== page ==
Wednesday, October 11, 2006

Eternals # 4; Cable/Deadpool 32; Civil War: Frontline #5, 6

Eternals #4 of 6
by Neil Gaiman, John Romita Jr.
I'd love to summarize this book for you. I really would. Give you a feel of just what it's about. But honestly, my brain hurts just trying to think my way through all the crazy jargon. The book is based on Jack Kirby's work by the same name, which I haven't read, but would now like to. At its core the story is basically about some super-powered godheads that had forgotten who they were, now starting to remember bit by bit. Four issues in, and not a whole mess of a lot has happened. The coolest thing that has taken place could have gone down, hell has gone down, in a Flash book.

On the whole, this whole "I forgot who I am" "oh yeah I'm one of the most powerful beings in the universe" trend is kind of annoying. Whatever happened to Spider bites and radioactive waste? Forgetting your powers is lame. Powers aren’t like keys.

The characters in and of themselves are interesting, but we're moving at a snails pace here. There's two issues left, and there's still not a clearly defined conflict here. There's this Russian-like government takeover happening in one of the side stories, I guess, but blegh, even the font they use for the dialogue is boring.

I am being patient though. It's not like Neil Gaiman doesn't know how to tell a story. But frankly, if Gaiman's name weren't on the cover I would have given up at issue two.

The real star of the book is John Romita Jr. I just love to look at this book. Where Neil's story and dialogue are kind of boring and stuck in the mud, JRJR is handling his business. I'd almost recommend getting it just for his sake.

Honestly this is a book for the trade paperback collection. It really doesn't do much as a monthly, there are better things you could be doing, and the story will probably be more enjoyable to read as a big chunk then in a lot of little pieces. So I say...wait for it.

Cable/Deadpool # 32
This is a book that you don't wait for trade to pick up. Hell even if it came out, buying the trade just seems silly. Cable/Deadpool for me is something of a guilty pleasure. It's really not good enough to rave about, but it scratches a nice itch. Deadpool makes me giggle, and he looks cool. I like Cable's god complex, so long as Deadpool is there to challenge him.

It's really not a book you need constant updates on because issue 31 is a lot like issue 32. It's the same sort of situations. Same sort of jokes. But it's the kind of same I like. Like once when I was little my mom used to make these triple decker sandwiches for my lunch, and though it was the same thing day in and day out, I was happy to eat it for a good two years in 3rd and 4th grade. Cable/Deadpool is like that.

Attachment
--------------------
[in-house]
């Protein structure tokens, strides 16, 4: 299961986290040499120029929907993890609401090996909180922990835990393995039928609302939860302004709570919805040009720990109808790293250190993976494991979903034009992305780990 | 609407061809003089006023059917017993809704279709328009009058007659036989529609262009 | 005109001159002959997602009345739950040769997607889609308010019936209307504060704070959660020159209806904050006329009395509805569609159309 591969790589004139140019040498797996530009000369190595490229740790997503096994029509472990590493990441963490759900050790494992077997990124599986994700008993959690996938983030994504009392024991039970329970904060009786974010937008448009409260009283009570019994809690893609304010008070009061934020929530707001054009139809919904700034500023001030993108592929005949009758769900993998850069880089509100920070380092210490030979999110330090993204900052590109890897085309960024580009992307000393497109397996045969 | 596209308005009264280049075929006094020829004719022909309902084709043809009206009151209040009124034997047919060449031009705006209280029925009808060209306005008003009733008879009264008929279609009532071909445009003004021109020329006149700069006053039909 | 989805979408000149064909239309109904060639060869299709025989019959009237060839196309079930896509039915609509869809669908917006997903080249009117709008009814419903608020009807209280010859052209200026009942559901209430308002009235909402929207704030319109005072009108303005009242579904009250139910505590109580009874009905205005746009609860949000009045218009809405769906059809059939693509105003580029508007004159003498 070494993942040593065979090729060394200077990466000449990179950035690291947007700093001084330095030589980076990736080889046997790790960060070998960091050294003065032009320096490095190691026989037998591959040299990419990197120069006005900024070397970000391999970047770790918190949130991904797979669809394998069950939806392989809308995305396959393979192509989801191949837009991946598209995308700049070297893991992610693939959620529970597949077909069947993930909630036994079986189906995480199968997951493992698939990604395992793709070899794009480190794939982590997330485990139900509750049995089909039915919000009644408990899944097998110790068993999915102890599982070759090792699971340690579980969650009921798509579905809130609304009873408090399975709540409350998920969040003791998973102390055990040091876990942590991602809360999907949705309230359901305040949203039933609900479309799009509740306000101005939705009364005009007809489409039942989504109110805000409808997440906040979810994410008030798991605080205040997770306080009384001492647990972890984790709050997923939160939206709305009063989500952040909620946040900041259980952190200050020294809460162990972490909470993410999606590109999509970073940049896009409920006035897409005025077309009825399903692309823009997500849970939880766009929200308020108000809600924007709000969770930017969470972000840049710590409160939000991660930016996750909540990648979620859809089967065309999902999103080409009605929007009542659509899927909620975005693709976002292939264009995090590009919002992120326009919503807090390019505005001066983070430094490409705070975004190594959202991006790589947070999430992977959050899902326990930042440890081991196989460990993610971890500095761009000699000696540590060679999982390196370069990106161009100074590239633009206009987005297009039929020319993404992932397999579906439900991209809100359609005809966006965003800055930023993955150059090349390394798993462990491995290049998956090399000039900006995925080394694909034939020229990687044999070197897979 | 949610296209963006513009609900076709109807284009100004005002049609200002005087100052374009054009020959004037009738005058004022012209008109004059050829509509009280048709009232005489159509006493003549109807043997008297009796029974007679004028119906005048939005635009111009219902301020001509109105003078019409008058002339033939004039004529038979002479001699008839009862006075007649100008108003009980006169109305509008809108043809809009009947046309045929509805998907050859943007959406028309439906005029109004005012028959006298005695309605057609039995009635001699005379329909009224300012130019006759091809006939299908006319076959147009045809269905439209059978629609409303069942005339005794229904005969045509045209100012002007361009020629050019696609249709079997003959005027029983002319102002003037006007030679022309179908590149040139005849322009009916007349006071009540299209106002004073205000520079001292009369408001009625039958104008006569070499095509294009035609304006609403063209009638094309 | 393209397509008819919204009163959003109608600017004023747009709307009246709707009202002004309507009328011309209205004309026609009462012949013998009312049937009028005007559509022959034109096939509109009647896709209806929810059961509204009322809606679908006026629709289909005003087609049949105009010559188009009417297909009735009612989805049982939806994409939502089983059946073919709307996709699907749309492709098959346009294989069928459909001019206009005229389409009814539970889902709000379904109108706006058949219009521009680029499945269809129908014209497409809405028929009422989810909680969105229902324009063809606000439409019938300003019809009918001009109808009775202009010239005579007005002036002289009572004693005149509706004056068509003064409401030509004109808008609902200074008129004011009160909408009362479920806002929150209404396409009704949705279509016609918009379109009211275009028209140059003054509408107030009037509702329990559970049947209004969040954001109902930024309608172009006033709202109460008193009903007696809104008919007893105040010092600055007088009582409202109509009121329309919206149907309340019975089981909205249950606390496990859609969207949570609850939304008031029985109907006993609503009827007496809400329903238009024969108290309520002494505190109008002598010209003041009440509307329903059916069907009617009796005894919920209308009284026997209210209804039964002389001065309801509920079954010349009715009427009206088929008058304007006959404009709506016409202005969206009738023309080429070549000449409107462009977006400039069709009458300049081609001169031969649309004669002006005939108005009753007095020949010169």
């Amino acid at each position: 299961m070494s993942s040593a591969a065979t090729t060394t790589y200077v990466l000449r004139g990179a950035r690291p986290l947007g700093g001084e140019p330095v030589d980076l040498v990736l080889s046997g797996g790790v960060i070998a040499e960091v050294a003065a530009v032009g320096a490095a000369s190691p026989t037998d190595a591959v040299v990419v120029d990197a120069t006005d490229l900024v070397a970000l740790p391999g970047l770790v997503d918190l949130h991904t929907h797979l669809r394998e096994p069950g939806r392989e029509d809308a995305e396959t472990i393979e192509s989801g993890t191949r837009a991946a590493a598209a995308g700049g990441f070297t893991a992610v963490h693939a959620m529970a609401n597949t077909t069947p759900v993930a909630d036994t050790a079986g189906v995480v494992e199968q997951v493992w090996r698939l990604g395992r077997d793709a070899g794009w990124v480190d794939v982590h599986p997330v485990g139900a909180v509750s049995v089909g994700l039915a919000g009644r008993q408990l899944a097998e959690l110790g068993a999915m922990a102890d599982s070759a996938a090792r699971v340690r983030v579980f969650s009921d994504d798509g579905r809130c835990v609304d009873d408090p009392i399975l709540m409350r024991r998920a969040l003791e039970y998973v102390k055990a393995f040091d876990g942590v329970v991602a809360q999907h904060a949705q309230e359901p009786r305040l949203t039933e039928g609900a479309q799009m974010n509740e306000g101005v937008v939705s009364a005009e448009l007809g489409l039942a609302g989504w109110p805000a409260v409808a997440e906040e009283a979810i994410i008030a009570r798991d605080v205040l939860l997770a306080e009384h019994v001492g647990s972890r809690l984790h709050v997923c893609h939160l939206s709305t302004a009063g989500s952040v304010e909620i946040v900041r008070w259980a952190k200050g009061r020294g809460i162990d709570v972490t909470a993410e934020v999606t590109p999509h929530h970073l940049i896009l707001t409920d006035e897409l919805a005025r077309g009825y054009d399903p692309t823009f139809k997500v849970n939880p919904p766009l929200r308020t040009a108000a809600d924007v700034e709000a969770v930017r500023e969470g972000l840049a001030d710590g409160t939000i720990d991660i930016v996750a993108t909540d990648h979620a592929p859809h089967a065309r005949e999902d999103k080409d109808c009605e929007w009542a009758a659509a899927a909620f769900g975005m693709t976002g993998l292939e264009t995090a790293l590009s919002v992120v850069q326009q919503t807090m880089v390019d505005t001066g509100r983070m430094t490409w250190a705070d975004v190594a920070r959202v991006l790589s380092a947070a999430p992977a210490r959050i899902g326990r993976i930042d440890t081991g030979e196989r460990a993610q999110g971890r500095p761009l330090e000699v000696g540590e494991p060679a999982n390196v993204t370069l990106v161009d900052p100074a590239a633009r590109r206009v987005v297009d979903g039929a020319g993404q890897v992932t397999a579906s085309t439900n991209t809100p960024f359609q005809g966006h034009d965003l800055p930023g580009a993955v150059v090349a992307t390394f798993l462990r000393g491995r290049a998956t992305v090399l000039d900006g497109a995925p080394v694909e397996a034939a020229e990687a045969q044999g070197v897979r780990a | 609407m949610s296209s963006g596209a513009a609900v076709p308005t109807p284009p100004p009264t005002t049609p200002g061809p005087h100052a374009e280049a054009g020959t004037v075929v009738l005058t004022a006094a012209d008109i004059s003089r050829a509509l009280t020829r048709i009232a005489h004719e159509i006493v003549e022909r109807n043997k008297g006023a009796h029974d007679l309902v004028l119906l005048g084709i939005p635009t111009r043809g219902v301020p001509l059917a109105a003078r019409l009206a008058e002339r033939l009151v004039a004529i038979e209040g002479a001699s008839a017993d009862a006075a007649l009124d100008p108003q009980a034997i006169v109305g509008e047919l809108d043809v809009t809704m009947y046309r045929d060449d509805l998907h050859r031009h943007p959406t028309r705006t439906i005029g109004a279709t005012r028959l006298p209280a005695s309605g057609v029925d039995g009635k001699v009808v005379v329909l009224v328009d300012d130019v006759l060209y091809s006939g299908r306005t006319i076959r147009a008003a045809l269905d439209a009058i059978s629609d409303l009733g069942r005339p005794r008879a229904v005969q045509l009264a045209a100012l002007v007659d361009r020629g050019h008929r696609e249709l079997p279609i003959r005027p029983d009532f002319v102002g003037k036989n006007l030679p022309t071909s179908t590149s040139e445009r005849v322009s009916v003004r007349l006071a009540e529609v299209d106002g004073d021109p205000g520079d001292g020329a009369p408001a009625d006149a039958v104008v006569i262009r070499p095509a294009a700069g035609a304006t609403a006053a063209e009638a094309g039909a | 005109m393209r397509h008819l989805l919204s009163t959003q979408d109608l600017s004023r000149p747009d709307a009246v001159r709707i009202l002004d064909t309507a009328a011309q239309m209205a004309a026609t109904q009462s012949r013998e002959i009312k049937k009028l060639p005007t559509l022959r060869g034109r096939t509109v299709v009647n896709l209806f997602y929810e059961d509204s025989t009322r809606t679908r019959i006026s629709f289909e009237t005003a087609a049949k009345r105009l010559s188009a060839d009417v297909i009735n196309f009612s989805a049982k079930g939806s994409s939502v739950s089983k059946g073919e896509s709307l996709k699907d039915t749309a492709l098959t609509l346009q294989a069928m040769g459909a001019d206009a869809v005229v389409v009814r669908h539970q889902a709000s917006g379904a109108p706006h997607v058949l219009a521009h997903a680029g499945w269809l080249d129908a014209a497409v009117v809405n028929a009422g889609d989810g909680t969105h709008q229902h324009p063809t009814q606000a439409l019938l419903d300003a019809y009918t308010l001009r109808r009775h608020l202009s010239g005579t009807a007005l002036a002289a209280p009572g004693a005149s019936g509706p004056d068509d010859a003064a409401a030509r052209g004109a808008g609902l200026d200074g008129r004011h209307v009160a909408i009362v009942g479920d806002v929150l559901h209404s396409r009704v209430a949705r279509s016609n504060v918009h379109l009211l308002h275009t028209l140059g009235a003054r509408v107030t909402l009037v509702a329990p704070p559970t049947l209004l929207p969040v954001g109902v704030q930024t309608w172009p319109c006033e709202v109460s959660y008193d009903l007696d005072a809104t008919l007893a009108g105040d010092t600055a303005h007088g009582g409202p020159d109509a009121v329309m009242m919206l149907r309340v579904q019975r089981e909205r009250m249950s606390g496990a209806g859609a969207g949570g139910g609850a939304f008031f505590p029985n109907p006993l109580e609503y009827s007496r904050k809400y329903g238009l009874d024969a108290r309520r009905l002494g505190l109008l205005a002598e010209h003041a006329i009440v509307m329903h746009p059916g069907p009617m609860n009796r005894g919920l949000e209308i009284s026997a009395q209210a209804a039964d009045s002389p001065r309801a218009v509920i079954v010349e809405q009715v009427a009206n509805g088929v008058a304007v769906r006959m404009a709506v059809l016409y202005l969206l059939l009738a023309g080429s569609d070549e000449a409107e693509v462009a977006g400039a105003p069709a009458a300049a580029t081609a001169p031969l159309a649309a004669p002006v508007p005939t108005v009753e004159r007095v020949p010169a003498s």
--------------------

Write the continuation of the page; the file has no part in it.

I'd probably get tired of it in a trade paperback, but spread out over a month, it's just a nice non-serious book, even if it is Civil War related. In fact the attempts at being serious in issue 32, don't reaaaally work. But I like them, because they are cute.

Civil War Frontline #5, #6
Have to admit up front, don't keep up with Frontline that well. I think I read #2 before this or something. It's a very uneven book. The sleeper cell section I hate. Embedded is sometimes interesting. And the other story, I don't like Speedball, so that's kind of out the window. But I guess at the end of the day what we end up with here, is a book that is greater than the sum of it's parts. If it devoted the entire book to any of these sections, it would get tedious. But since it breaks it up, it's kind of manageable.

I don't think much in this book has to be known to enjoy the regular Civil War book.

And every book ends with some sort of re-contextualization of Civil War into a historical event of the month. All with a nice poem or something over the top. Spiffy. Issues Five and Six used the Civil War, and World War II. And I believe one of the issues I read used the holocaust. And okay...the main thing to note is that these sections suck. There's no way around it. They are a bore to read. They are pretentious as all get-out. And frankly, they are even more than a little offensive—both to the events themselves, and comic books by reflection. It seems like you are either making light of the historical atrocity by comparing it to some men in tights, or you are making fun of the heroes we all love by putting them next to some real world atrocities. Either point is bothersome, and the fact that I think of both while I'm reading the book makes it especially painful.

The strange thing is, the stories I've read about heroes like Wolverine or Captain America in an actual historical setting, dealing with these same events, when they are more couched into the period they are being depicted--doesn't bother me, and in fact it works marvelously (no pun intended). I think the reason why this fails so badly is because there are three elements to all of them: whatever jackrabbit poem is put over the top of the section, the historical event, and the superhero event. And it seems that never shall the three meet. Also it is all very heavy handed. Perhaps if it were done a little more subtly, it might work. But then again, subtlety has never been Paul Jenkins strong point. If ever there were a hit and miss writer it would be him. It seems he only knows one style, and it fails except for those few times when everything happens to match up and it's beautiful. Well right now it's failing. Badly. I'd rather those three pages be used to advertise sea monkeys or something.

So yeah. Civil War Frontline: meh.

No comments: